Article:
Linked by Thom Holwerda on Sun 1st Jun 2008 14:35 UTC
Graphics, User Interfaces As I already explained in the first Usability Terms article, consistency goes a long way in ensuring a pleasurable user experience in graphical user interfaces. While some user interfaces appear to be more graphically consistent than others, Windows has always appeared to be worse than most others - probably because it carries with it stuff that dates back to the 16bit era. IStartedSomething agrees with this, and started the Windows UI TaskForce.
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RE: Why?
by superstoned on Sun 1st Jun 2008 19:27 UTC in reply to "Why?"
superstoned
Member since:
2005-07-07

I agree with you. I'd rather see a community improve something which is OWNED by the community instead of them helping a big company which has done pretty much everything it could to hurt innovation - and in that sense, that same community. And as a psychologist, I well know past behavior is often the best predictor of future behavior.

Maybe I'm extreme, but I think it's bad to support proprietary software in any way. I think the whole concept is bad for humanity. Information and knowledge should be free, and by extend should the infrastructure on which it is transported and spread.

Reply Parent Score: 3

RE[2]: Why?
by JonathanBThompson on Sun 1st Jun 2008 21:42 in reply to "RE: Why?"
JonathanBThompson Member since:
2006-05-26

If you feel so strongly that all ideas and knowledge should be free, and also all software should be free please back it up with your actions in your profession: do what you trained for and spent lots of time and energy and money to acquire for free, and only for free. What, you can't do that? Ok, then stop insisting others must give things away for free!

Now, if you want to help a proprietary company make something that's better for end-users, sometimes you have to tell them "Hey, this sucks, I'd like this better, because it makes more sense to me!" and sometimes you honestly can't expect to get anything out of it besides the personal satisfaction that at least you made your wants/needs clear to the company(s) in question. Of course, it is entirely possible that their wants/needs and yours don't coincide: to which I reply, go back to the Open Source Software you support, and support it by doing what's needed to make it the way you want it. Of course, there's lots of things that aren't available for free, because there hasn't been enough interest in those that would do things for free to bother with it. In the end, everything that exists has a price: you just get to decide what price you're willing/able to pay, and perhaps whom has to pay it, as it isn't always a one-sided deal as to the people that pay the price.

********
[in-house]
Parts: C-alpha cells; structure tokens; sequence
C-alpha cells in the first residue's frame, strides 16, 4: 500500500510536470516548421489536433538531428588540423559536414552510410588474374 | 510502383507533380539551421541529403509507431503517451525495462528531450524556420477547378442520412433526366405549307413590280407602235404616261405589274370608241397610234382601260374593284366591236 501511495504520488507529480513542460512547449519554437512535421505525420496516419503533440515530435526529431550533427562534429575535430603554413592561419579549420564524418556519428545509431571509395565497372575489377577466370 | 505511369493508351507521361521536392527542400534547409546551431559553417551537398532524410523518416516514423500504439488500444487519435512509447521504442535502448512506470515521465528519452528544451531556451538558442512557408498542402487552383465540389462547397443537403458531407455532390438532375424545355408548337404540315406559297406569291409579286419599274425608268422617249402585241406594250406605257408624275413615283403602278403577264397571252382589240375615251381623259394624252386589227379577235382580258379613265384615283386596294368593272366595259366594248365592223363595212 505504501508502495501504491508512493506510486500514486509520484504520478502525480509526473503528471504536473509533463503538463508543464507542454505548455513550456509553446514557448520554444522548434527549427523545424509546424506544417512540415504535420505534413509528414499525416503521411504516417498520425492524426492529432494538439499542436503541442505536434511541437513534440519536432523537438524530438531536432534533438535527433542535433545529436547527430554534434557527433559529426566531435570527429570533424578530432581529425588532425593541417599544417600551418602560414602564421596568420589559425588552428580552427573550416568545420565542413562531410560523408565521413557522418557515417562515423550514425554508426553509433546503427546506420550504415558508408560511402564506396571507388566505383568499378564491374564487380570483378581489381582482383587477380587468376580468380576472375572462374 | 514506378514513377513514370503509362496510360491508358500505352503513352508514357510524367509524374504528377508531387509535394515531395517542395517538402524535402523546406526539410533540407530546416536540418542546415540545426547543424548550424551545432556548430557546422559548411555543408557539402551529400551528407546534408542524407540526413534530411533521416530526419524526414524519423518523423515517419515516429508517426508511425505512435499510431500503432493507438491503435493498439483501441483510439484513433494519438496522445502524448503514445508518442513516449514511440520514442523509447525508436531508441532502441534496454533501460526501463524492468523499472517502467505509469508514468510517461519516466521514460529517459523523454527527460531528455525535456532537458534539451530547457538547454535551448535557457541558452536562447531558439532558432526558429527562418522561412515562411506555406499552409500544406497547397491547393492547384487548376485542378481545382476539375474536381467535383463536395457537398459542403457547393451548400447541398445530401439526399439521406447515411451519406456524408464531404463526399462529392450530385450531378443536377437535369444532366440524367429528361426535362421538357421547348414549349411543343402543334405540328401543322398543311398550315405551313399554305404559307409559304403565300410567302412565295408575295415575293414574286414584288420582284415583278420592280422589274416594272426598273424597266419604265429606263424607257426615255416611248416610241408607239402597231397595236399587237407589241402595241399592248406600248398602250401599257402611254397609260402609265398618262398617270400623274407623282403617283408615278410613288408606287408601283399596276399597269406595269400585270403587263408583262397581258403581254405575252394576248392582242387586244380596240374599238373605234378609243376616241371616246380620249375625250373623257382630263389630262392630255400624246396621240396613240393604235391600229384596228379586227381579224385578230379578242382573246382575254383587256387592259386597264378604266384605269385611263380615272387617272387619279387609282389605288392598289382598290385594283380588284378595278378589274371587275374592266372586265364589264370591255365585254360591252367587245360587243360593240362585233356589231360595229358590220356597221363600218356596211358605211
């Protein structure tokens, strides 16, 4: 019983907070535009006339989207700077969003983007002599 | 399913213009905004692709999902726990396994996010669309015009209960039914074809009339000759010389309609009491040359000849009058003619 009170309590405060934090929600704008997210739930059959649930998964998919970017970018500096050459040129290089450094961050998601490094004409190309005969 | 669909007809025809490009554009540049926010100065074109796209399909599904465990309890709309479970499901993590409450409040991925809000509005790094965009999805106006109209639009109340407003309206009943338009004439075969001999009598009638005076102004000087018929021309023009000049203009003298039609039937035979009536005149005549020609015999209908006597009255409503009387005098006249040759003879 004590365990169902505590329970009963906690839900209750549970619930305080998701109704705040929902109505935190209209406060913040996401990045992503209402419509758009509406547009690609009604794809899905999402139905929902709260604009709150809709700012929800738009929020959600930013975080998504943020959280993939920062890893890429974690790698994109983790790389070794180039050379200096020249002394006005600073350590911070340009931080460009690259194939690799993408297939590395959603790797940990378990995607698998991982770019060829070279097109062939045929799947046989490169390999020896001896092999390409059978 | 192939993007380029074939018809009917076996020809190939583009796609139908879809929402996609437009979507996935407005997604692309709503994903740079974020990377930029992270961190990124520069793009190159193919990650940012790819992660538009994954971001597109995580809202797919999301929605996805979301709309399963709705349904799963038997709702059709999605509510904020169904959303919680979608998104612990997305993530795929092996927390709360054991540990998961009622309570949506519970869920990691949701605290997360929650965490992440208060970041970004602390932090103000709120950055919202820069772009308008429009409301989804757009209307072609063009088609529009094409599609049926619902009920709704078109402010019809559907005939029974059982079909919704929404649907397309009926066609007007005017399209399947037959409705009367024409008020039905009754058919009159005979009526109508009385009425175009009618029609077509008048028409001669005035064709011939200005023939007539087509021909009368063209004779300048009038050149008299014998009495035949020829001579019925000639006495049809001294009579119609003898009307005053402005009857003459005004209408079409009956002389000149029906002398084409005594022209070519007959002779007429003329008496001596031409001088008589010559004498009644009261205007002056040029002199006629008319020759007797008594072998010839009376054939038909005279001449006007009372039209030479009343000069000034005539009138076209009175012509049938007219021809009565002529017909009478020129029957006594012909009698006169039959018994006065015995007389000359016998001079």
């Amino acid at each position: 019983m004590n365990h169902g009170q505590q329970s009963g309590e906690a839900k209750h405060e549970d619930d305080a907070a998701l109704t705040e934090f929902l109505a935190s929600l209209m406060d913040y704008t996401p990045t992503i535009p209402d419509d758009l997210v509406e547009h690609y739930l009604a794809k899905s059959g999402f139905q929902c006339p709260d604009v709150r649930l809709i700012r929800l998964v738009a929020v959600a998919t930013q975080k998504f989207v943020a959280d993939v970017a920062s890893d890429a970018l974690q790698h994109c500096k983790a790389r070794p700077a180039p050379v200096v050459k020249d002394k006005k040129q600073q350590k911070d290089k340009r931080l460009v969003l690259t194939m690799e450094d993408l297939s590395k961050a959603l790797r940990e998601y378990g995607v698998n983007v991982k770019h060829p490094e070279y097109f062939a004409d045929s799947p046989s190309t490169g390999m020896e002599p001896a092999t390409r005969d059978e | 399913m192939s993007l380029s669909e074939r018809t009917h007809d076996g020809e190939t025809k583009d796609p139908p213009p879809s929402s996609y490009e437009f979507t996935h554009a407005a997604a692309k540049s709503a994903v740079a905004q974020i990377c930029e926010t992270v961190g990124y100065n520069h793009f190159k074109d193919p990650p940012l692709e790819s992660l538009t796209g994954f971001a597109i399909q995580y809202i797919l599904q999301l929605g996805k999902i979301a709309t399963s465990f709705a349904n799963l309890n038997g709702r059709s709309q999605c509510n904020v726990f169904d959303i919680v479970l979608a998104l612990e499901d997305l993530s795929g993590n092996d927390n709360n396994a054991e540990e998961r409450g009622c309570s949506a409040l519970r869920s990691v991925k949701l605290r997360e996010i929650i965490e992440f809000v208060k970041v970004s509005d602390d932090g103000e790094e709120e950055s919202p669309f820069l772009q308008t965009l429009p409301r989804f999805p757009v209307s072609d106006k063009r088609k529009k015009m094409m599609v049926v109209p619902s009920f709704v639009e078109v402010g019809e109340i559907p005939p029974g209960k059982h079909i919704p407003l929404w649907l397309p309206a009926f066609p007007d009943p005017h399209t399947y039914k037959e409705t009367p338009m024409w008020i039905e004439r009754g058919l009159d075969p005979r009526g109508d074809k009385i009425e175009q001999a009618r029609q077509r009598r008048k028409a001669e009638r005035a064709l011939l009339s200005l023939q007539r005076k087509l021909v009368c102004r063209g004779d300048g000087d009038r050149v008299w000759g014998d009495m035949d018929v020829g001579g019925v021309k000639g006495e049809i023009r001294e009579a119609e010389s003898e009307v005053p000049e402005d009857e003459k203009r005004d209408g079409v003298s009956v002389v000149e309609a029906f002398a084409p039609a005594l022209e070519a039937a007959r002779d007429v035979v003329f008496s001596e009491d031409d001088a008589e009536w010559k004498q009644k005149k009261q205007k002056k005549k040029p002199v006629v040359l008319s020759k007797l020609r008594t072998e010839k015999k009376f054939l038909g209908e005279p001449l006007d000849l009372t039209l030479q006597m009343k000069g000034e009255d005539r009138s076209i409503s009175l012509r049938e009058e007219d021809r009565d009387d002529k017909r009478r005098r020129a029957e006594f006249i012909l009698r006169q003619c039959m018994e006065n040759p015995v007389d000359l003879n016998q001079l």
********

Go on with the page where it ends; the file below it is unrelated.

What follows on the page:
Note: developers are part of the infrastructure of which you speak: this ties it back to the put-up-or-shutup dare. I think OSS is great, and those that voluntarily contribute to it are great for doing it, but in no manner would I insist that they do it on any other than their own agreed-upon terms. If they are lucky enough to get paid to do it, everyone wins, but demanding it be truly free in all senses is unfair.

Edited 2008-06-01 21:47 UTC

Reply Parent Score: 4

RE[3]: Why?
by sbergman27 on Sun 1st Jun 2008 22:01 in reply to "RE[2]: Why?"
sbergman27 Member since:
2005-07-24

If you feel so strongly that all ideas and knowledge should be free, and also all software should be free please back it up with your actions in your profession: do what you trained for and spent lots of time and energy and money to acquire for free, and only for free. What, you can't do that? Ok, then stop insisting others must give things away for free!

Not necessary, really. Red Hat has managed this better than anyone else. They do not work for free. And yet they do manage to keep ideas and knowledge free. It is a delicate balancing act, to be sure, Jonathan. But they have managed it. We need to consider how this beneficial strategy can be proliferated. No one should have to work for no gain. But to be able to work for everyone's gain is a privilege. I do not have the answer. But I think about it every day. Maybe someday I will.

I believe that Superstoned does contribute hard work to the KDE project. I respect him for that.

Reply Parent Score: 4

RE[2]: Why?
by MollyC on Mon 2nd Jun 2008 00:58 in reply to "RE: Why?"
MollyC Member since:
2006-07-04